There are a number of levels you can test your Django project. You can test any Python method, your models, your views and even your templates. In the latter case, you're actually testing the rendered response of a view with a specific context. Most of the times, this result is HTML.
When I write my assertion, I often need to query for a particular string in the response's content. I end up opening ipython, print the result and try to find something in that mess.
This takes a lot of time, because the command-line window isn't the best HTML renderer in the world. Here's a simple method to take the response content and render it in a browser:
def response_in_browser(resp, halt=True): """Open a browser and render the response's content.""" import tempfile, webbrowser, time with tempfile.NamedTemporaryFile() as f: f.write(resp.content) f.flush() webbrowser.open(f.name) if halt: raw_input("Press a key to continue with your tests...") else: # Give the browser a chance to open the file time.sleep(1)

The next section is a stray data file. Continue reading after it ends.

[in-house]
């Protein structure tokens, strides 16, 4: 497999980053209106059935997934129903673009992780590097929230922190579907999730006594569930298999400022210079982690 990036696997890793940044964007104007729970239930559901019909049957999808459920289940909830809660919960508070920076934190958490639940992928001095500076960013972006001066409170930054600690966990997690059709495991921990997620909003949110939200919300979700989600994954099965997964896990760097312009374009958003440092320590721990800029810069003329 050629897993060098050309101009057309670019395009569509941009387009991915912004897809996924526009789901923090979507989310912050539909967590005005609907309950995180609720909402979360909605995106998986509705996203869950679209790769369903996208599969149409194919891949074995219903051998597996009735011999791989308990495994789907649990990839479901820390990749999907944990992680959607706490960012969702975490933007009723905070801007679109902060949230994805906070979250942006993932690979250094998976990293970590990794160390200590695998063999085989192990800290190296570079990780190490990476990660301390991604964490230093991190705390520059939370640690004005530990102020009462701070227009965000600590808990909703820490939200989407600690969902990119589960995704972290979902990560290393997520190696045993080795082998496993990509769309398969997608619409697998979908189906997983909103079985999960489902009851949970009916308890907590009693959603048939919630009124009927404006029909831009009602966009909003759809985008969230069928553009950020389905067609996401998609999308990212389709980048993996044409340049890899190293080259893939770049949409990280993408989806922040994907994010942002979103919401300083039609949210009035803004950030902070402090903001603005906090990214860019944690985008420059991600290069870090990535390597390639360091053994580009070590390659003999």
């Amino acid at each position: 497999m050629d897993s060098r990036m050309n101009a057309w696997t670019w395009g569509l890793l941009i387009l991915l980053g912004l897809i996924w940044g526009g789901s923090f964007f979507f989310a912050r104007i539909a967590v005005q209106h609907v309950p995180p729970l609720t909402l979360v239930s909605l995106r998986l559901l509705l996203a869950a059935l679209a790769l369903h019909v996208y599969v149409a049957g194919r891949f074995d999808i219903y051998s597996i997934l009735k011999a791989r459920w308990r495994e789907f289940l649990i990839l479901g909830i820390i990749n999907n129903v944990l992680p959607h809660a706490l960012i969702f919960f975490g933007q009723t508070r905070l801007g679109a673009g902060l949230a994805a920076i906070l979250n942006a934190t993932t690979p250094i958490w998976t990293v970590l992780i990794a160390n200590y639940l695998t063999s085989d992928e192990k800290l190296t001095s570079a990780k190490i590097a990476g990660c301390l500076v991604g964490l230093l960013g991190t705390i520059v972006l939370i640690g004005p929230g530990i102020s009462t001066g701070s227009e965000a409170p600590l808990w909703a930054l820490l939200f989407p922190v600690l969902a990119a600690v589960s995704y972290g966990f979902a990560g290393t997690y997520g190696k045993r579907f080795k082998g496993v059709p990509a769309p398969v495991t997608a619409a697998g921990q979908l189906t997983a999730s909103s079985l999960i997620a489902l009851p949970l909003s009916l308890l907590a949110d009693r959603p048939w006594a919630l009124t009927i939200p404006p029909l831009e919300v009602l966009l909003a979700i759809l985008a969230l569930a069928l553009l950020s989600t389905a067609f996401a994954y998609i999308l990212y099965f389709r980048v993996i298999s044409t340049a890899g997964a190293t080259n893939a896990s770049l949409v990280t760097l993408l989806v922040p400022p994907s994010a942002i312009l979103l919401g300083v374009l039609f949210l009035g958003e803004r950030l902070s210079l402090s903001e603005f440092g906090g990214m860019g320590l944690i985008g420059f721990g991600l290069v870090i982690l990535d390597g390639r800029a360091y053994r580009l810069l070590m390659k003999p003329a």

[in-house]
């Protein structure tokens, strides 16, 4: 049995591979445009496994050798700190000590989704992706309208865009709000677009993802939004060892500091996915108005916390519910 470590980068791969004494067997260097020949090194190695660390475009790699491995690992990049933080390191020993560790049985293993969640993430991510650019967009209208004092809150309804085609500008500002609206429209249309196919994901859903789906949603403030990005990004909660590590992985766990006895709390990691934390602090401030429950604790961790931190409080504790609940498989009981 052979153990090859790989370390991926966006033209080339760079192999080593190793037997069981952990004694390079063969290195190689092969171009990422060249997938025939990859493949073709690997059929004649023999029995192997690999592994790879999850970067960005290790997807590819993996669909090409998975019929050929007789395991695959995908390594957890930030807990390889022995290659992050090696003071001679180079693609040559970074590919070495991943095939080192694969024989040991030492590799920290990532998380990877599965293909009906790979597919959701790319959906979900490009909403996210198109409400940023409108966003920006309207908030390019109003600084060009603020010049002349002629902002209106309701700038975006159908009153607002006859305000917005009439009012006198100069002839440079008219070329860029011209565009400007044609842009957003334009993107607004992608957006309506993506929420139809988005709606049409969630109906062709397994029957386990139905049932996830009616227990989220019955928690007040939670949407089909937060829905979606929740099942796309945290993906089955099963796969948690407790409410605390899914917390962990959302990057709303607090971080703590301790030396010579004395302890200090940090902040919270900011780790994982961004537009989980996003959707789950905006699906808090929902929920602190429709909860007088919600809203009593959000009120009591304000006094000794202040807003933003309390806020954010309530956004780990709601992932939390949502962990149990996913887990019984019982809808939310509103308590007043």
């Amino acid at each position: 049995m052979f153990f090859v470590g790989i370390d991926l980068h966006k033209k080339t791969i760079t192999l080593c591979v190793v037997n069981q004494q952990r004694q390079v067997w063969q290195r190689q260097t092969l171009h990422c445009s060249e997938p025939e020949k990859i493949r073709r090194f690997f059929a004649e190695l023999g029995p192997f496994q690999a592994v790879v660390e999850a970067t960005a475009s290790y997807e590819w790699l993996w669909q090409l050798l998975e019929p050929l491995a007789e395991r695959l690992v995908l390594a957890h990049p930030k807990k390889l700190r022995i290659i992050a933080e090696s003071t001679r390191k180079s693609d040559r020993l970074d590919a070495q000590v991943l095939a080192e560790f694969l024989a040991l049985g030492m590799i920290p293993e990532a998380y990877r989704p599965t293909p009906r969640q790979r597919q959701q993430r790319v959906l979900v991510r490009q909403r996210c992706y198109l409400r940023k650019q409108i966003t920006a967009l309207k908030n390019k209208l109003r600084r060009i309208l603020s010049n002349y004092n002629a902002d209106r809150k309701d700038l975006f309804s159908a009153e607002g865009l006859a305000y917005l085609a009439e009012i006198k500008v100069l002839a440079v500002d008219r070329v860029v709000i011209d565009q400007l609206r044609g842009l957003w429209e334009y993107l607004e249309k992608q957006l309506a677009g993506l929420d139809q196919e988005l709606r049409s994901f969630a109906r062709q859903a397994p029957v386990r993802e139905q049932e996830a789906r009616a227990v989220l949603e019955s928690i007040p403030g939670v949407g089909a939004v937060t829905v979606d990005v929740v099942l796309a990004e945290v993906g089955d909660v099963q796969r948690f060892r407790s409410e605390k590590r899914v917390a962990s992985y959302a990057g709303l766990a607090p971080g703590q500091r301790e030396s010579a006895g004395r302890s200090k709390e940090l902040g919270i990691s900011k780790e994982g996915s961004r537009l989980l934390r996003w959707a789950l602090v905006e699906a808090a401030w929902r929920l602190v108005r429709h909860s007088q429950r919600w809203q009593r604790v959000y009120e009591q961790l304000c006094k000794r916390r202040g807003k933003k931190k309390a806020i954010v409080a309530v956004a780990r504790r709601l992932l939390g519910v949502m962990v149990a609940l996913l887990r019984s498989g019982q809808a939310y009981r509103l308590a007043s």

And just call it from inside any test of yours:
response = self.client.get( reverse('myUrlName', args=['foo']) from txcommon.tests.utils import response_in_browser response_in_browser(response)
Your browser will open for you:
One of the first issues you might face is seeing a style-less page. This
happens becuase the test server isn't really a web server, and you're probably
serving static files from something relative such as
solution is simple: Run a separate Django server and tweak your
development-only static URL to something like:
STATIC_URL = 'http://localhost:8000/site_media/
This will trick the temporary window to show the test's HTML with the static files served from the server. Voilà:
You can then use your browser's browser's super tools such as 'View Source' and 'Inspect Element'.